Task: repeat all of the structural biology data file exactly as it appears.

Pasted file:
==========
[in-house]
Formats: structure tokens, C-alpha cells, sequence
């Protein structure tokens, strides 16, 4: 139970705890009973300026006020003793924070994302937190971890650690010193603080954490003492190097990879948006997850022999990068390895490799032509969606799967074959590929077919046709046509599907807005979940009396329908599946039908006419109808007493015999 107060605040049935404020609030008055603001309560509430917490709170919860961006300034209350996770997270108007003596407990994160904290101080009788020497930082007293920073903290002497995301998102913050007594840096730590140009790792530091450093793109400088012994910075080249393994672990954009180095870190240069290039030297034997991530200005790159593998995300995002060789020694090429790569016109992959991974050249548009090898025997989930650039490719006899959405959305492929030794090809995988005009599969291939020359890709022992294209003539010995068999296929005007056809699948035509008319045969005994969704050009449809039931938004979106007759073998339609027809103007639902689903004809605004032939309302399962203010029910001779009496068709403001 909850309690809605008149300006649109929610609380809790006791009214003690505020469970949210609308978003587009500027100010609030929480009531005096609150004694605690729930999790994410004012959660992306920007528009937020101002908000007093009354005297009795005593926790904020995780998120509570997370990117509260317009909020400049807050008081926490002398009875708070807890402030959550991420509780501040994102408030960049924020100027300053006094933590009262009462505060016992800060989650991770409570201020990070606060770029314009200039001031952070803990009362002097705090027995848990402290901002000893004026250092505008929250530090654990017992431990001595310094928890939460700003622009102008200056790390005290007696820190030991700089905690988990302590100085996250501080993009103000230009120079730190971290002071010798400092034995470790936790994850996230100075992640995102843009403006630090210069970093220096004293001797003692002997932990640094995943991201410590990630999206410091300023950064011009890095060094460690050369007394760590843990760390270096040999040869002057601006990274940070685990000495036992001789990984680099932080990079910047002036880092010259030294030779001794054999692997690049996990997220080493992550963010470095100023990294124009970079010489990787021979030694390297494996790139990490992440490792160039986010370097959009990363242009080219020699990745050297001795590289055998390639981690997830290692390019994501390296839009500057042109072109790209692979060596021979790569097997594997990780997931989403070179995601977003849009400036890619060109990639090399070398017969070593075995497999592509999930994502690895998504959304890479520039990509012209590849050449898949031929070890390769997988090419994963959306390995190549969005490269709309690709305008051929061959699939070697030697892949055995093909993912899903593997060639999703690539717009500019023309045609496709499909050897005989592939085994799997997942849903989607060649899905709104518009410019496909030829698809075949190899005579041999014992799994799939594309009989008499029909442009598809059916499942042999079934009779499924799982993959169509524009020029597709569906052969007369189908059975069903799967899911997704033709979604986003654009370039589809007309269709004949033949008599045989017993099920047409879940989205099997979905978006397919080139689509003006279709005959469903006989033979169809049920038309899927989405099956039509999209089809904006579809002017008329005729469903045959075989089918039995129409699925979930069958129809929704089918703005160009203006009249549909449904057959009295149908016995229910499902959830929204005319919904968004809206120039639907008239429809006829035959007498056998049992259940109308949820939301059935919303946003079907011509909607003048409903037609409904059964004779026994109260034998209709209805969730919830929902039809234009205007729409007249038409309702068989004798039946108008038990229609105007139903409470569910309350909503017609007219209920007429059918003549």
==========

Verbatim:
[in-house]
Formats: structure tokens, C-alpha cells, sequence
């Protein structure tokens, strides 16, 4: 139970705890009973300026006020003793924070994302937190971890650690010193603080954490003492190097990879948006997850022999990068390895490799032509969606799967074959590929077919046709046509599907807005979940009396329908599946039908006419109808007493015999 107060605040049935404020609030008055603001309560509430917490709170919860961006300034209350996770997270108007003596407990994160904290101080009788020497930082007293920073903290002497995301998102913050007594840096730590140009790792530091450093793109400088012994910075080249393994672990954009180095870190240069290039030297034997991530200005790159593998995300995002060789020694090429790569016109992959991974050249548009090898025997989930650039490719006899959405959305492929030794090809995988005009599969291939020359890709022992294209003539010995068999296929005007056809699948035509008319045969005994969704050009449809039931938004979106007759073998339609027809103007639902689903004809605004032939309302399962203010029910001779009496068709403001 909850309690809605008149300006649109929610609380809790006791009214003690505020469970949210609308978003587009500027100010609030929480009531005096609150004694605690729930999790994410004012959660992306920007528009937020101002908000007093009354005297009795005593926790904020995780998120509570997370990117509260317009909020400049807050008081926490002398009875708070807890402030959550991420509780501040994102408030960049924020100027300053006094933590009262009462505060016992800060989650991770409570201020990070606060770029314009200039001031952070803990009362002097705090027995848990402290901002000893004026250092505008929250530090654990017992431990001595310094928890939460700003622009102008200056790390005290007696820190030991700089905690988990302590100085996250501080993009103000230009120079730190971290002071010798400092034995470790936790994850996230100075992640995102843009403006630090210069970093220096004293001797003692002997932990640094995943991201410590990630999206410091300023950064011009890095060094460690050369007394760590843990760390270096040999040869002057601006990274940070685990000495036992001789990984680099932080990079910047002036880092010259030294030779001794054999692997690049996990997220080493992550963010470095100023990294124009970079010489990787021979030694390297494996790139990490992440490792160039986010370097959009990363242009080219020699990745050297001795590289055998390639981690997830290692390019994501390296839009500057042109072109790209692979060596021979790569097997594997990780997931989403070179995601977003849009400036890619060109990639090399070398017969070593075995497999592509999930994502690895998504959304890479520039990509012209590849050449898949031929070890390769997988090419994963959306390995190549969005490269709309690709305008051929061959699939070697030697892949055995093909993912899903593997060639999703690539717009500019023309045609496709499909050897005989592939085994799997997942849903989607060649899905709104518009410019496909030829698809075949190899005579041999014992799994799939594309009989008499029909442009598809059916499942042999079934009779499924799982993959169509524009020029597709569906052969007369189908059975069903799967899911997704033709979604986003654009370039589809007309269709004949033949008599045989017993099920047409879940989205099997979905978006397919080139689509003006279709005959469903006989033979169809049920038309899927989405099956039509999209089809904006579809002017008329005729469903045959075989089918039995129409699925979930069958129809929704089918703005160009203006009249549909449904057959009295149908016995229910499902959830929204005319919904968004809206120039639907008239429809006829035959007498056998049992259940109308949820939301059935919303946003079907011509909607003048409903037609409904059964004779026994109260034998209709209805969730919830929902039809234009205007729409007249038409309702068989004798039946108008038990229609105007139903409470569910309350909503017609007219209920007429059918003549």